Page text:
Sun. Feb 5th, 2023
TSA knows its airport behavior detection program is ineffective

The reliability of the Transportation Security Administration’s program to root out terrorists based on their behavior among travelers is under scrutiny. Doubts about the program come directly from within the TSA, according to documents the ACLU obtained from the agency through the Freedom of Information Act.

The ACLU report (pdf) says the TSA’s own files were loaded with research questioning the behavior detection program. The program has cost taxpayers more than $1.5 billion over the past decade to deploy 3,000 law enforcement officers at 176 airports across the country.

“Academic research and other documents in the TSA’s own files confirm that behavior detection is unscientific and unreliable,” the ACLU said. “The TSA repeatedly exaggerated the scientific validity of behavior detection in communications with members of Congress and the Government Accountability Office.”

In response, the TSA championed the Screening Passengers by Observation Program, which aims to identify terrorists at airports by their actions and verbal clues.

“TSA’s behavioral detection approach is designed to identify and engage those potentially at high risk (for example, malicious intent) through an objective process using behavioral indicators and thresholds, then direct them to additional security investigations,” said TSA. in a statement, “It is part of TSA’s efforts to mitigate threats to the traveling public and is critical to TSA’s systems approach to deter, detect and disrupt individuals who pose a threat to aviation.”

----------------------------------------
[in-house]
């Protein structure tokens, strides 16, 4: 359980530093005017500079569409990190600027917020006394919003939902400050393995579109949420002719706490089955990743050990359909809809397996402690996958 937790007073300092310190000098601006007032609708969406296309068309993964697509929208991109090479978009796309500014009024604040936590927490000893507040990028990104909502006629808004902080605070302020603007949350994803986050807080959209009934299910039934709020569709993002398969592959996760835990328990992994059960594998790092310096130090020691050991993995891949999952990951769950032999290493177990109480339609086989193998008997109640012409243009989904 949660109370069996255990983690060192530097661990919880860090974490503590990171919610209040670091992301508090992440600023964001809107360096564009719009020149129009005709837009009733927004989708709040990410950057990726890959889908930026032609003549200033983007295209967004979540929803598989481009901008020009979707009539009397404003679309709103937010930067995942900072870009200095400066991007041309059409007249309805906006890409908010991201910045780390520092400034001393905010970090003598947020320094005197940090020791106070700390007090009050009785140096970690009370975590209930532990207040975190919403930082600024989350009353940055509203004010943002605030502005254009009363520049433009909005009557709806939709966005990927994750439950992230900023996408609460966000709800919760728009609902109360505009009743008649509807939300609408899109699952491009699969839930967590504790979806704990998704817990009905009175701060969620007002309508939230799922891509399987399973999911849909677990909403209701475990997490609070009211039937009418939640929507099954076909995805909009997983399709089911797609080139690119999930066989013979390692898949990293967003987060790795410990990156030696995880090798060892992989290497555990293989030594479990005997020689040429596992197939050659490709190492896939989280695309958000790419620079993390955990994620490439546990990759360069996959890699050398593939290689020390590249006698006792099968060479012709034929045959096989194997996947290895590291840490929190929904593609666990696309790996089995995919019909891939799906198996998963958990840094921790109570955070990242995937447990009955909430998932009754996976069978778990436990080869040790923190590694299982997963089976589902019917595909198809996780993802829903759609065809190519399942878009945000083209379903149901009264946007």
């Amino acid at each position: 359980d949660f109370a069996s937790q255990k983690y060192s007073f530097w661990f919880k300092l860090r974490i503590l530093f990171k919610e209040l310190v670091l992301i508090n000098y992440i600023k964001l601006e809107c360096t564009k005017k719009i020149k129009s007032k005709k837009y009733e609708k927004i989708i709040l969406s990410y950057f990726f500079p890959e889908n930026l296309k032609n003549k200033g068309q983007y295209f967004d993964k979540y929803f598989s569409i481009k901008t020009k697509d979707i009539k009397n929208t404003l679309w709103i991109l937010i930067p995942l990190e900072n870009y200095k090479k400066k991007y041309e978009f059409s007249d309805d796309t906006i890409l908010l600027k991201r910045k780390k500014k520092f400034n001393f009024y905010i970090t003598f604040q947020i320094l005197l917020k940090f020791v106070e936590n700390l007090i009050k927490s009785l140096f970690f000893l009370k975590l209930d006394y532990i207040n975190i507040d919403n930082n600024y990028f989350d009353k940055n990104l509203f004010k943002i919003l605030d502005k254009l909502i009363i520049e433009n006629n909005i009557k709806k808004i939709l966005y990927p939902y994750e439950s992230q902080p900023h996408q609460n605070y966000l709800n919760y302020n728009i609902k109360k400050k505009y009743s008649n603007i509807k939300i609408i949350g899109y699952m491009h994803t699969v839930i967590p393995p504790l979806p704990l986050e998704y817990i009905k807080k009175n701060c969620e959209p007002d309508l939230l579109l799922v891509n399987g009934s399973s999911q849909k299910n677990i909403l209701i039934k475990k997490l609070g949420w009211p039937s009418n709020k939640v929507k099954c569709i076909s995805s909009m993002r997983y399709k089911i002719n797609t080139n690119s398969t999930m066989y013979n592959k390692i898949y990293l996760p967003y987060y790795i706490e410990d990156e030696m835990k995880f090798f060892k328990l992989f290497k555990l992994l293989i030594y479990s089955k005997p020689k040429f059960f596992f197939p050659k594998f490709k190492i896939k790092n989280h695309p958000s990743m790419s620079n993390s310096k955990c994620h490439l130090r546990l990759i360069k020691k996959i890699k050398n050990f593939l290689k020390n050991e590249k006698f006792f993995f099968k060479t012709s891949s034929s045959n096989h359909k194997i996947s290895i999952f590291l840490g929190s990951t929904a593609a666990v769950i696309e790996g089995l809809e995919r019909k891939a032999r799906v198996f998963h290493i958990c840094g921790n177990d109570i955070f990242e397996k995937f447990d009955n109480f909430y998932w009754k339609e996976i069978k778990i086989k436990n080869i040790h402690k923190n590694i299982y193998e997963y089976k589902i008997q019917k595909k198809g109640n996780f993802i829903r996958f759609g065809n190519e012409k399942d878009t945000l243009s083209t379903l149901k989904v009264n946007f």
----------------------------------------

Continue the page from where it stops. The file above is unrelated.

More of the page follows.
The ACLU report, which highlights allegations that the program led to racial profiling, comes four years after the General Accountability Office found flaws in the agency’s studies that validated the program. At the time, a review of about 400 studies on the matter concluded that the odds of detecting deceptive behavior were about the same as flipping a coin.

According to that GAO report, uniformed or plainclothes investigators referred about 8,700 travelers at 49 airports to law enforcement in 2011 and 2012. That led to 365 arrests, most in connection with drug and immigration violations, but none for terrorism.

By akfire1

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